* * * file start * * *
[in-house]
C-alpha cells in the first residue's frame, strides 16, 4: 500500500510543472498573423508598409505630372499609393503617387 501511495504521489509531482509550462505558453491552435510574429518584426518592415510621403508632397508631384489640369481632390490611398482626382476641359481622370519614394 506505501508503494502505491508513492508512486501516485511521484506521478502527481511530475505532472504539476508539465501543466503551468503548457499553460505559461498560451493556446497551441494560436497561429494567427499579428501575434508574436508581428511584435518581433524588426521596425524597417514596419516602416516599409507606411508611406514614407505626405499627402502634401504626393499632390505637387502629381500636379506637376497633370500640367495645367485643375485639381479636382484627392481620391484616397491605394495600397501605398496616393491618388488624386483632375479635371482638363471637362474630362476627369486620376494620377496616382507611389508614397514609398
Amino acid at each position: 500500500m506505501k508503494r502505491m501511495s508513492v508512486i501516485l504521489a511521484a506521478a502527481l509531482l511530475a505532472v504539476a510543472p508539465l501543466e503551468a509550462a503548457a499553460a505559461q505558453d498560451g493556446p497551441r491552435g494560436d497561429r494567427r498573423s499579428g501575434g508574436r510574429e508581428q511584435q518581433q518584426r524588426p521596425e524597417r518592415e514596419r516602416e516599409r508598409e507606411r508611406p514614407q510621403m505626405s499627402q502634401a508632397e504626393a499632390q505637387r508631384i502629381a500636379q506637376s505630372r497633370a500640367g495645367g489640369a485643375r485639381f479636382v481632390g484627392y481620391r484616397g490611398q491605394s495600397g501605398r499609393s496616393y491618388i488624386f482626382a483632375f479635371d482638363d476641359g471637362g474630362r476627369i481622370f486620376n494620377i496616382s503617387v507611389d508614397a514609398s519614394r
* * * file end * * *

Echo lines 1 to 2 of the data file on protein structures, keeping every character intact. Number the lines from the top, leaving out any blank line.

[in-house]
C-alpha cells in the first residue's frame, strides 16, 4: 500500500510543472498573423508598409505630372499609393503617387 501511495504521489509531482509550462505558453491552435510574429518584426518592415510621403508632397508631384489640369481632390490611398482626382476641359481622370519614394 506505501508503494502505491508513492508512486501516485511521484506521478502527481511530475505532472504539476508539465501543466503551468503548457499553460505559461498560451493556446497551441494560436497561429494567427499579428501575434508574436508581428511584435518581433524588426521596425524597417514596419516602416516599409507606411508611406514614407505626405499627402502634401504626393499632390505637387502629381500636379506637376497633370500640367495645367485643375485639381479636382484627392481620391484616397491605394495600397501605398496616393491618388488624386483632375479635371482638363471637362474630362476627369486620376494620377496616382507611389508614397514609398